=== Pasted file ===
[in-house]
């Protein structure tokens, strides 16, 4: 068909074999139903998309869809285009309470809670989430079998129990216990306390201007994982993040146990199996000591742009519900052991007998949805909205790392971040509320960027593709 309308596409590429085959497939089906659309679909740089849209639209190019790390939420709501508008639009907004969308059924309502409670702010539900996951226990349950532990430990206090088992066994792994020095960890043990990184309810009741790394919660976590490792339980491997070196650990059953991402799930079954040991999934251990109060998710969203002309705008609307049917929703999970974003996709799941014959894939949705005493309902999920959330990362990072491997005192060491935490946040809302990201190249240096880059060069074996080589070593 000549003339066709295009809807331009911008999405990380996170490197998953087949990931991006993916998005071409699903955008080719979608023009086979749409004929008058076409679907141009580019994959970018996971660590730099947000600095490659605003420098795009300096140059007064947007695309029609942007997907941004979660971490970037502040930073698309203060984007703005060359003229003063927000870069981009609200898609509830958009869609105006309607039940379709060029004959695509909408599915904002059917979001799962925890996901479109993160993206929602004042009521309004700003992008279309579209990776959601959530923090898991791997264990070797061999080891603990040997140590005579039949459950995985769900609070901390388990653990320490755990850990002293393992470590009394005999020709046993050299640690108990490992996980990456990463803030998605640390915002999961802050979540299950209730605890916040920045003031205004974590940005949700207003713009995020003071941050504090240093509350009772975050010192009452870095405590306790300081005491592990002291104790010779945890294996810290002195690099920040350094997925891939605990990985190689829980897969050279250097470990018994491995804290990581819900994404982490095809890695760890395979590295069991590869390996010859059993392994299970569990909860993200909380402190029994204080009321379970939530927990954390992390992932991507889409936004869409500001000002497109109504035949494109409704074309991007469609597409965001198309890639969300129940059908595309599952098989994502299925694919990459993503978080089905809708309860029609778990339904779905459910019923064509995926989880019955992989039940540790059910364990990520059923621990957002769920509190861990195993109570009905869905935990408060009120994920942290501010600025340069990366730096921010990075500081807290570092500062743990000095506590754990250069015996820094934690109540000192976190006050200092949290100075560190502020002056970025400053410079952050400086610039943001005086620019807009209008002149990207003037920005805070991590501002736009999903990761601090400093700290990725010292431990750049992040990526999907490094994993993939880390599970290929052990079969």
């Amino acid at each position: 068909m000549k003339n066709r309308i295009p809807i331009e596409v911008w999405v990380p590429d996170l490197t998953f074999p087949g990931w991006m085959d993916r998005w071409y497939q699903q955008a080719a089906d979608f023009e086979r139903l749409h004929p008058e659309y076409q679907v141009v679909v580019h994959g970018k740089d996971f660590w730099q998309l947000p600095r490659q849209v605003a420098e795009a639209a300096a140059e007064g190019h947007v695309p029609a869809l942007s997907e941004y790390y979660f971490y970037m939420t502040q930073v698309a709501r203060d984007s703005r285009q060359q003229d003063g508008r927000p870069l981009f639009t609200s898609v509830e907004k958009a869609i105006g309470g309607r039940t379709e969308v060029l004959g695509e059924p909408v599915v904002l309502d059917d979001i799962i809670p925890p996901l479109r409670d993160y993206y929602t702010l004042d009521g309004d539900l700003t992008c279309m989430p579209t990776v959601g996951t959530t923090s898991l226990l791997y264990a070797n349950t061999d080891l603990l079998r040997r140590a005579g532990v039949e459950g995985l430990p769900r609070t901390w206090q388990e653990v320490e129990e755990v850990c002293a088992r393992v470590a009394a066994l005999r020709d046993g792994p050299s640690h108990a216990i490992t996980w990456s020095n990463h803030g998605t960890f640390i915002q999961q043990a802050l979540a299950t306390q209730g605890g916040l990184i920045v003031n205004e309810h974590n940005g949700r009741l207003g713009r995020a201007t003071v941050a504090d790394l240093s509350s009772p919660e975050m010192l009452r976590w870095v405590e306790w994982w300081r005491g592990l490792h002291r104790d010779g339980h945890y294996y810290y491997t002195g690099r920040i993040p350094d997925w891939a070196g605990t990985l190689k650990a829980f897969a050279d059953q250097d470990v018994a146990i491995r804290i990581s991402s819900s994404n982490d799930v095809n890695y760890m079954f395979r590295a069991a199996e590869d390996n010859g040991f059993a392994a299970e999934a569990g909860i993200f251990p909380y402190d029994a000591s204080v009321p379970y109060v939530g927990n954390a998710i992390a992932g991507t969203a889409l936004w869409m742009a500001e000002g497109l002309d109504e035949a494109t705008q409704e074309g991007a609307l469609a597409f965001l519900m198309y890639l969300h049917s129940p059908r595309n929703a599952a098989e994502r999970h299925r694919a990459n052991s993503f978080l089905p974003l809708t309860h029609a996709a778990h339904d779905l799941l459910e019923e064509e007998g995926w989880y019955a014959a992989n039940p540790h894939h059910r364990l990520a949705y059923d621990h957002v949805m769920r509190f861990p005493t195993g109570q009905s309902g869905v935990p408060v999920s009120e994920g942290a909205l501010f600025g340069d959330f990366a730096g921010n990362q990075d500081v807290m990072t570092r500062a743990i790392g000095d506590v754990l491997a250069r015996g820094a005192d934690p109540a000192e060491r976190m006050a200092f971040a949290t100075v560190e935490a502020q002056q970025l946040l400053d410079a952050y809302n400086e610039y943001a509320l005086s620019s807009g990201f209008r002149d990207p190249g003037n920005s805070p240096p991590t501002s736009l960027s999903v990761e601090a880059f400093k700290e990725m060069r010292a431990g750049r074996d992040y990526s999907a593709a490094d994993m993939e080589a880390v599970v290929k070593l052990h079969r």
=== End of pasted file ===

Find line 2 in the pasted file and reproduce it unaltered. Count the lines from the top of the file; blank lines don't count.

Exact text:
């Protein structure tokens, strides 16, 4: 068909074999139903998309869809285009309470809670989430079998129990216990306390201007994982993040146990199996000591742009519900052991007998949805909205790392971040509320960027593709 309308596409590429085959497939089906659309679909740089849209639209190019790390939420709501508008639009907004969308059924309502409670702010539900996951226990349950532990430990206090088992066994792994020095960890043990990184309810009741790394919660976590490792339980491997070196650990059953991402799930079954040991999934251990109060998710969203002309705008609307049917929703999970974003996709799941014959894939949705005493309902999920959330990362990072491997005192060491935490946040809302990201190249240096880059060069074996080589070593 000549003339066709295009809807331009911008999405990380996170490197998953087949990931991006993916998005071409699903955008080719979608023009086979749409004929008058076409679907141009580019994959970018996971660590730099947000600095490659605003420098795009300096140059007064947007695309029609942007997907941004979660971490970037502040930073698309203060984007703005060359003229003063927000870069981009609200898609509830958009869609105006309607039940379709060029004959695509909408599915904002059917979001799962925890996901479109993160993206929602004042009521309004700003992008279309579209990776959601959530923090898991791997264990070797061999080891603990040997140590005579039949459950995985769900609070901390388990653990320490755990850990002293393992470590009394005999020709046993050299640690108990490992996980990456990463803030998605640390915002999961802050979540299950209730605890916040920045003031205004974590940005949700207003713009995020003071941050504090240093509350009772975050010192009452870095405590306790300081005491592990002291104790010779945890294996810290002195690099920040350094997925891939605990990985190689829980897969050279250097470990018994491995804290990581819900994404982490095809890695760890395979590295069991590869390996010859059993392994299970569990909860993200909380402190029994204080009321379970939530927990954390992390992932991507889409936004869409500001000002497109109504035949494109409704074309991007469609597409965001198309890639969300129940059908595309599952098989994502299925694919990459993503978080089905809708309860029609778990339904779905459910019923064509995926989880019955992989039940540790059910364990990520059923621990957002769920509190861990195993109570009905869905935990408060009120994920942290501010600025340069990366730096921010990075500081807290570092500062743990000095506590754990250069015996820094934690109540000192976190006050200092949290100075560190502020002056970025400053410079952050400086610039943001005086620019807009209008002149990207003037920005805070991590501002736009999903990761601090400093700290990725010292431990750049992040990526999907490094994993993939880390599970290929052990079969």